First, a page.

At the relations house on Thanksgiving, Grandma pulled out a bunch of newspaper ads for Christmas sales she had been saving. (Having been through the Great Depression, she saves everything.) “Door Buster” sales. 50% off! 5 a.m. ’till Noon. Hmmm. With nothing better to do I circled a few items from the Toys R Us ad, and got to thinking, “Hey, this might be a way to stuff the kids’ stockings on-the-cheap!” All I had to do was get up at 5 a.m. and fill my cart with fabulous bargains. How bad could it be?
List in hand, I arrived at the local Toys R Us at 6 a.m. (I couldn’t get up any earlier, the turkey was still wearing off). OK, no shopping carts — that’s strange, you would think they’d have carts out for the shoppers. Undeterred, I grabbed a basket from the parking lot and proceeded to work through the items on my list. Most everything I wanted was already sold out. (I guess I shouldn’t have been an hour late.) But I did manage to fill up my cart with some arts & crafts toys, four tubs of “moon sand”, some tubes of “Magnetix” magnet things, a tin of plastic tinkertoys (whatever happened to the wooden ones?), and a Ben-Ten wristwatch (sounds like the real thing.) All 50% off. Not a great haul, but at least I wasn’t one of these mom-uncle-grandmother teams all trying to keep a 6-foot stack of toys from falling off the cart.
All I had to do next was find the line. Cool, found it. I’ll be back home sipping coffee before the kids wake up.
A rather dour woman (probably from Oakland) in a red shirt approaches. “Sir, the line is back there. We are just keeping the aisle clear here.” “Uh, sure.” So, I head over to the line. Hmmm. Where is the back of this line. Keep walking. Around the corner. There it is. Odd. No one else has carts. “Yeah, this is the line to get into the electronics department.” “Huh?” “They have the Zune on sale.” “You’re kidding!?!” Right. Nobody, I mean nobody buys a Zune. Except, I guess, these people who got up at 5 a.m. I feel sorry for the poor kids who are hoping for an iPod for Christmas, but their loser parents are here buying them a Zune.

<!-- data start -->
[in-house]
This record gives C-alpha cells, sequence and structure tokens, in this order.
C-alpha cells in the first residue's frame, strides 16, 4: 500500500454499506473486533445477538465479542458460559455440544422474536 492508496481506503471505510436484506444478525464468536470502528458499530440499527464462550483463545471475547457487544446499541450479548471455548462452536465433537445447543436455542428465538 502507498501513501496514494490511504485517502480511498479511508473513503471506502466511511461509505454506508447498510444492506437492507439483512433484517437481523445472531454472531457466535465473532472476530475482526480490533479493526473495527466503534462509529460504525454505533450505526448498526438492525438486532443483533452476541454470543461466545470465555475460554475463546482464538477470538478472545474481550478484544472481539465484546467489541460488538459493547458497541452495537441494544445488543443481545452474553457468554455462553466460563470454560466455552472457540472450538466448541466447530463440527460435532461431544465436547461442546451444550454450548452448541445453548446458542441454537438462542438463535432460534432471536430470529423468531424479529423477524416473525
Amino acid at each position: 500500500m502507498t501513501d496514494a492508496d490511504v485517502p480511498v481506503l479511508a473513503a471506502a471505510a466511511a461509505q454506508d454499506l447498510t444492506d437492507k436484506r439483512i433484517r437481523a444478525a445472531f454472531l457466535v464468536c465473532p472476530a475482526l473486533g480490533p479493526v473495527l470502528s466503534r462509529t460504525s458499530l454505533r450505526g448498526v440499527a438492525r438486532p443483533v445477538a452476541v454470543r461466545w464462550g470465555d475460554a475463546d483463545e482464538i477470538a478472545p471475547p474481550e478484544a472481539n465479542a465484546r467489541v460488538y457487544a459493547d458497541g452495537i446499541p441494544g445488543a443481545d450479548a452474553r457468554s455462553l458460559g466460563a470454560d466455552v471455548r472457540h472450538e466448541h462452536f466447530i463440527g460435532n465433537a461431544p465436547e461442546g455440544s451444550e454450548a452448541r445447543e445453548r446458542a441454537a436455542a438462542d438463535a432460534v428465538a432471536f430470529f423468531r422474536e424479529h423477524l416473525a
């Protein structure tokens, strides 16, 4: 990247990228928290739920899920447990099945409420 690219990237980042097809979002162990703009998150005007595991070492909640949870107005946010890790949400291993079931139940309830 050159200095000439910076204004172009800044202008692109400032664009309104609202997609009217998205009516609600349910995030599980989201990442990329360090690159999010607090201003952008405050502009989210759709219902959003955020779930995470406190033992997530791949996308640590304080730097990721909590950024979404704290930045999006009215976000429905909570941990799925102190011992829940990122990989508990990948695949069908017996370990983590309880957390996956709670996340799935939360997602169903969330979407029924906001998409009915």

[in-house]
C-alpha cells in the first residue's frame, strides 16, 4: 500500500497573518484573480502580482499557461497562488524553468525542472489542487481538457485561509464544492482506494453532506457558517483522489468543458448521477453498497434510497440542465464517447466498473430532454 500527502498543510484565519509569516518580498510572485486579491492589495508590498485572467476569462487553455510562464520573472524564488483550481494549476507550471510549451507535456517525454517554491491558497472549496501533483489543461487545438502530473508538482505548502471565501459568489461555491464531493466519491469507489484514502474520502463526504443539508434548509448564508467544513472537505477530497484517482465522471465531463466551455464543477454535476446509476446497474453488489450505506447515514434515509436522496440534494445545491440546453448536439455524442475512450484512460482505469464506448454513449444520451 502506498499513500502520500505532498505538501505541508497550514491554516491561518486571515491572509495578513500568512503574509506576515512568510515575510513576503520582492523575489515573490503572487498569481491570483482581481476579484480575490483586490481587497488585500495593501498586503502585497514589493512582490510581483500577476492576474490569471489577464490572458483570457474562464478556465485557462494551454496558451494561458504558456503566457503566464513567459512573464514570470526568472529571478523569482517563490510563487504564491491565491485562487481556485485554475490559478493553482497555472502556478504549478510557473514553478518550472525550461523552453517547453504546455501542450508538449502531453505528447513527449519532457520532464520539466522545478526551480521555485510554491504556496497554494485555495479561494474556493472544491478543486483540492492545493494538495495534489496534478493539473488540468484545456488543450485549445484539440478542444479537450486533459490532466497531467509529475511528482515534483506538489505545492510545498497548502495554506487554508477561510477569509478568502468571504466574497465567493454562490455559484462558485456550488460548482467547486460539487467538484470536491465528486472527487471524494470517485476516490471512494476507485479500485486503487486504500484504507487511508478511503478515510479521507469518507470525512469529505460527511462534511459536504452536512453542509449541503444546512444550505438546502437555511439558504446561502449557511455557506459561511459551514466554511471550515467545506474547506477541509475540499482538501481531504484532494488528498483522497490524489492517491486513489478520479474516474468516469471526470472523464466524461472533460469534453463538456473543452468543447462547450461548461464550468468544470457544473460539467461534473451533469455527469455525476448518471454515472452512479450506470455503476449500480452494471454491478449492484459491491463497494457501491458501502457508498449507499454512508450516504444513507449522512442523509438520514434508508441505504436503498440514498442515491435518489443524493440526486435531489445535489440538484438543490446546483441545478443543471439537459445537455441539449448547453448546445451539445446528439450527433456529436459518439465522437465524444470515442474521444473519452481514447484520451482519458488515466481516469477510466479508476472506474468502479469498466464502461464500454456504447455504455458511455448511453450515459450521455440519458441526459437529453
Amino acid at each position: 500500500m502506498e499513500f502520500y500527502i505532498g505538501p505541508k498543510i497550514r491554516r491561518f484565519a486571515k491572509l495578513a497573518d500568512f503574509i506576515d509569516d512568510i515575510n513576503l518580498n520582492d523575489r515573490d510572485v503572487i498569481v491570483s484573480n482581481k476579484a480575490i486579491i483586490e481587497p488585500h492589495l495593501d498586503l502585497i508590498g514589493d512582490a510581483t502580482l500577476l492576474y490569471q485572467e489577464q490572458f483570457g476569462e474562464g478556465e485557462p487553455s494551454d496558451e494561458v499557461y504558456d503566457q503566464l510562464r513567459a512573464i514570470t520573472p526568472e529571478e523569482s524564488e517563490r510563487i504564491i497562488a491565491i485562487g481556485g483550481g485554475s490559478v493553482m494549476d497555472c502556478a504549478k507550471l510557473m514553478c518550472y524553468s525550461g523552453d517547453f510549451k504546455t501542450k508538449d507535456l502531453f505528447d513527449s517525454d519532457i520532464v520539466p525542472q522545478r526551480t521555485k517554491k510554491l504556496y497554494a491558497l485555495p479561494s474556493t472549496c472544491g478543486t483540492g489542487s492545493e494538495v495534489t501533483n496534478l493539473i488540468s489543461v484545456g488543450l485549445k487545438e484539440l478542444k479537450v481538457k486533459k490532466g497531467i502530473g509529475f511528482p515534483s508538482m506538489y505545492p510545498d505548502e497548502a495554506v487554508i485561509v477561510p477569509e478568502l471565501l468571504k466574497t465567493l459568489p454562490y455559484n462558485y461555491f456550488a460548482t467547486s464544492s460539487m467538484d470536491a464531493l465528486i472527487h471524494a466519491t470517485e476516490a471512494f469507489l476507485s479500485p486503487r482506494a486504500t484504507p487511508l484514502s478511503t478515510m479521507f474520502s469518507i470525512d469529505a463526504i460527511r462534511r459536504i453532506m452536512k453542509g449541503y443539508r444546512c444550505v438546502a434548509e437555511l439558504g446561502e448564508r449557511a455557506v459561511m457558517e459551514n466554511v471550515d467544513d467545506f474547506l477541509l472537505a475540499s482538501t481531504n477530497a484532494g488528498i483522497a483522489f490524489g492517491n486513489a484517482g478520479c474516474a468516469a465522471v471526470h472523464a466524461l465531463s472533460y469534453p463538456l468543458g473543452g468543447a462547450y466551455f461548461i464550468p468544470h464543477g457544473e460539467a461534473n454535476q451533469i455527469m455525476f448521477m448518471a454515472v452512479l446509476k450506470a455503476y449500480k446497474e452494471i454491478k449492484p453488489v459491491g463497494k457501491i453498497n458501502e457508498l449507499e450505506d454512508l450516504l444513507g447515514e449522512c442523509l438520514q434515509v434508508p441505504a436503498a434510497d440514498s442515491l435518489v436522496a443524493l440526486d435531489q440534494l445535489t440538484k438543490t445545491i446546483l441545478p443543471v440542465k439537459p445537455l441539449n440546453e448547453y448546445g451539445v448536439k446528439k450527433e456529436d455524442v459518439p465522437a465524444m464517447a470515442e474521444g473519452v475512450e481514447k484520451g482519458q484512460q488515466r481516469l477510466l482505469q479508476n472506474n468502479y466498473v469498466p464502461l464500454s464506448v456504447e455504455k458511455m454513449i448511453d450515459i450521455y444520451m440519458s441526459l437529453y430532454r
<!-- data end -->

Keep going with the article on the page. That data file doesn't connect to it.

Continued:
OK, where is the toy line? There it is. Nope. Around the corner. Down there. Nope. Keep walking. Down this aisle. This must be it. Nope. OK, this isn’t funny anymore. Keep walking. You gotta be kidding me.
Somewhere between the Lil’ Miss Glamour Makeup Set and the Enfamil was the end of the line. This sucker was snaking all throughout the store, doubling back on itself 6 or 7 times. This is nuts. Whatever. The kids are all asleep at home; I’ve got my StarBucks, my iPhone, and the “Ruby on Rails Cookbook” (I always bring something to read, even to school plays.) I’m set.
Now, the stupidest woman in the world has gotten in line behind me. I know she is the stupidest woman in the world because I’m listening to her chattering on her cell phone while she tries to push two stacks of toys along the floor with her feet. (She didn’t get the memo about grabbing a cart from the parking lot.) “Hi Stacy! You wouldn’t believe the crowd here! Oh boy, I bet there’s ten-thousand people here. Well, OK, maybe five-thousand. And, I’ve been in line for like, half an hour already.” (It had been 3 minutes.) She spots another toy that is on-sale. “Hey Stacy, do you know what the Millenium Falcon is? Is that cool? Oh, its Star Wars? Yeah, I think I saw that one. Oh. Its 30% off…. Well, it says its for an 8-year-old. Yes, I know he’s 3. Well… alright.”
I can’t concentrate on my Ruby-on-Rails book. I try listening to a podcast on my iPhone. My back is starting to hurt. We’ve been in line for 15 minutes and have moved 30 feet. Hmmm. 15 minutes / 30 feet. I should be able to calculate this. Let’s see, each tile on the floor is exactly 1 foot square. The aisles are spaced about 15 feet apart. There are 3 more aisles to go, down here, then 7 aisles, then a corner, then 7 aisles, then a corner, then 7 aisles, then down to the cash registers. OK, so that’s something like 28 aisles worth, or 14 30-foot segments, or, holy cow, 3 1/2 hours!! That can’t be right. But even if I’m off by 50%, that’s still an hour and 45 minutes.
I look at the stuff in my cart. Its all starting to look like a big load of crap. And there is always internet shopping where I bet I can find all this stuff just as cheap. The woman behind me is still blabbering on her cell phone. “But if you put a little vinegar on it, it clears it right up. Yeah, I saw it on Oprah.”
My body is moving out of line. Its parking the cart in an aisle. I don’t seem to be in control here. I’m picking up my StarBucks and Ruby-on-Rails book and heading out the door. My subconscious is firmly in control. Once outside, the cool morning breeze hits my face and I find myself back in my body crossing the parking lot. “Whoa. What was that?!?.”
I arrive back home and sneek in to the house. Everyone is still asleep. I’m logging in to Amazon.com. I’ve learned my lesson. No one needs to know.